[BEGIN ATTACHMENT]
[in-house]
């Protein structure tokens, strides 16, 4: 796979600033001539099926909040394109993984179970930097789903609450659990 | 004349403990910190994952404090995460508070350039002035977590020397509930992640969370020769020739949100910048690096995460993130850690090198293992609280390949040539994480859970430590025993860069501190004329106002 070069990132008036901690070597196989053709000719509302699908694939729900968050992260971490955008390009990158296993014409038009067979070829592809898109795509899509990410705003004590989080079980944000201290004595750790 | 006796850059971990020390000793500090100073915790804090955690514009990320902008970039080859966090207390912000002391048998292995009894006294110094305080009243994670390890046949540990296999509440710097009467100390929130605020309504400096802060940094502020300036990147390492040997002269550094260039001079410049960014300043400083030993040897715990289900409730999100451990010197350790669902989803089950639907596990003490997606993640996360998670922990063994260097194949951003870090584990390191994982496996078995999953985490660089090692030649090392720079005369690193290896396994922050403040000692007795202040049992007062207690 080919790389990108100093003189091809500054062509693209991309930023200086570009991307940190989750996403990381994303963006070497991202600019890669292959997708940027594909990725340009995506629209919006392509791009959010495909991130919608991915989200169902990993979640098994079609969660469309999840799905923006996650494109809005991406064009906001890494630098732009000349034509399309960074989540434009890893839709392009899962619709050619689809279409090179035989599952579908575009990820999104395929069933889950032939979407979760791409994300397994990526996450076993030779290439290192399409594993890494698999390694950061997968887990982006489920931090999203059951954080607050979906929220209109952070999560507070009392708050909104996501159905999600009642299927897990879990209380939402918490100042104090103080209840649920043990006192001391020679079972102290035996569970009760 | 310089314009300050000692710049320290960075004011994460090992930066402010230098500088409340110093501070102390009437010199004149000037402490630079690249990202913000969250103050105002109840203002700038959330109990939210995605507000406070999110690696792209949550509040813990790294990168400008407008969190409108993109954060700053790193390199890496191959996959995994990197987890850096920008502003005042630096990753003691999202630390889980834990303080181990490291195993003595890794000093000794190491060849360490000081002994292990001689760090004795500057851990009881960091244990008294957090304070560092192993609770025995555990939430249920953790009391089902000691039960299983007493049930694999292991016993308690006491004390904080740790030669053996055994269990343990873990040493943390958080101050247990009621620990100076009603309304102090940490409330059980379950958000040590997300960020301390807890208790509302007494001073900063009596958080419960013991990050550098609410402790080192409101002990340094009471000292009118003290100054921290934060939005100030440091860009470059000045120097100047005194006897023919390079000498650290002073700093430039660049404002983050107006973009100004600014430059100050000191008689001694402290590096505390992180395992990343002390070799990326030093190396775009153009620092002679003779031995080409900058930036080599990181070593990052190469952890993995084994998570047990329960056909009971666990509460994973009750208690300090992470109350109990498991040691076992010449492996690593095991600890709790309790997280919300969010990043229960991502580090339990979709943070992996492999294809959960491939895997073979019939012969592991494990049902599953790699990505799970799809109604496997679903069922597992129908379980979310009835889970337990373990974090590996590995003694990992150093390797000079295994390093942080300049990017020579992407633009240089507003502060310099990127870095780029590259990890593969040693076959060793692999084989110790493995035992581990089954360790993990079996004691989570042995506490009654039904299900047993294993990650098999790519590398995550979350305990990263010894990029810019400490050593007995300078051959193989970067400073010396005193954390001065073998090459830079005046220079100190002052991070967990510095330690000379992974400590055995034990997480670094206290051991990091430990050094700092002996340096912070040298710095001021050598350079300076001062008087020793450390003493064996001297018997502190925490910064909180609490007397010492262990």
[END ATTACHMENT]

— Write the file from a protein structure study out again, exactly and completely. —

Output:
[in-house]
């Protein structure tokens, strides 16, 4: 796979600033001539099926909040394109993984179970930097789903609450659990 | 004349403990910190994952404090995460508070350039002035977590020397509930992640969370020769020739949100910048690096995460993130850690090198293992609280390949040539994480859970430590025993860069501190004329106002 070069990132008036901690070597196989053709000719509302699908694939729900968050992260971490955008390009990158296993014409038009067979070829592809898109795509899509990410705003004590989080079980944000201290004595750790 | 006796850059971990020390000793500090100073915790804090955690514009990320902008970039080859966090207390912000002391048998292995009894006294110094305080009243994670390890046949540990296999509440710097009467100390929130605020309504400096802060940094502020300036990147390492040997002269550094260039001079410049960014300043400083030993040897715990289900409730999100451990010197350790669902989803089950639907596990003490997606993640996360998670922990063994260097194949951003870090584990390191994982496996078995999953985490660089090692030649090392720079005369690193290896396994922050403040000692007795202040049992007062207690 080919790389990108100093003189091809500054062509693209991309930023200086570009991307940190989750996403990381994303963006070497991202600019890669292959997708940027594909990725340009995506629209919006392509791009959010495909991130919608991915989200169902990993979640098994079609969660469309999840799905923006996650494109809005991406064009906001890494630098732009000349034509399309960074989540434009890893839709392009899962619709050619689809279409090179035989599952579908575009990820999104395929069933889950032939979407979760791409994300397994990526996450076993030779290439290192399409594993890494698999390694950061997968887990982006489920931090999203059951954080607050979906929220209109952070999560507070009392708050909104996501159905999600009642299927897990879990209380939402918490100042104090103080209840649920043990006192001391020679079972102290035996569970009760 | 310089314009300050000692710049320290960075004011994460090992930066402010230098500088409340110093501070102390009437010199004149000037402490630079690249990202913000969250103050105002109840203002700038959330109990939210995605507000406070999110690696792209949550509040813990790294990168400008407008969190409108993109954060700053790193390199890496191959996959995994990197987890850096920008502003005042630096990753003691999202630390889980834990303080181990490291195993003595890794000093000794190491060849360490000081002994292990001689760090004795500057851990009881960091244990008294957090304070560092192993609770025995555990939430249920953790009391089902000691039960299983007493049930694999292991016993308690006491004390904080740790030669053996055994269990343990873990040493943390958080101050247990009621620990100076009603309304102090940490409330059980379950958000040590997300960020301390807890208790509302007494001073900063009596958080419960013991990050550098609410402790080192409101002990340094009471000292009118003290100054921290934060939005100030440091860009470059000045120097100047005194006897023919390079000498650290002073700093430039660049404002983050107006973009100004600014430059100050000191008689001694402290590096505390992180395992990343002390070799990326030093190396775009153009620092002679003779031995080409900058930036080599990181070593990052190469952890993995084994998570047990329960056909009971666990509460994973009750208690300090992470109350109990498991040691076992010449492996690593095991600890709790309790997280919300969010990043229960991502580090339990979709943070992996492999294809959960491939895997073979019939012969592991494990049902599953790699990505799970799809109604496997679903069922597992129908379980979310009835889970337990373990974090590996590995003694990992150093390797000079295994390093942080300049990017020579992407633009240089507003502060310099990127870095780029590259990890593969040693076959060793692999084989110790493995035992581990089954360790993990079996004691989570042995506490009654039904299900047993294993990650098999790519590398995550979350305990990263010894990029810019400490050593007995300078051959193989970067400073010396005193954390001065073998090459830079005046220079100190002052991070967990510095330690000379992974400590055995034990997480670094206290051991990091430990050094700092002996340096912070040298710095001021050598350079300076001062008087020793450390003493064996001297018997502190925490910064909180609490007397010492262990």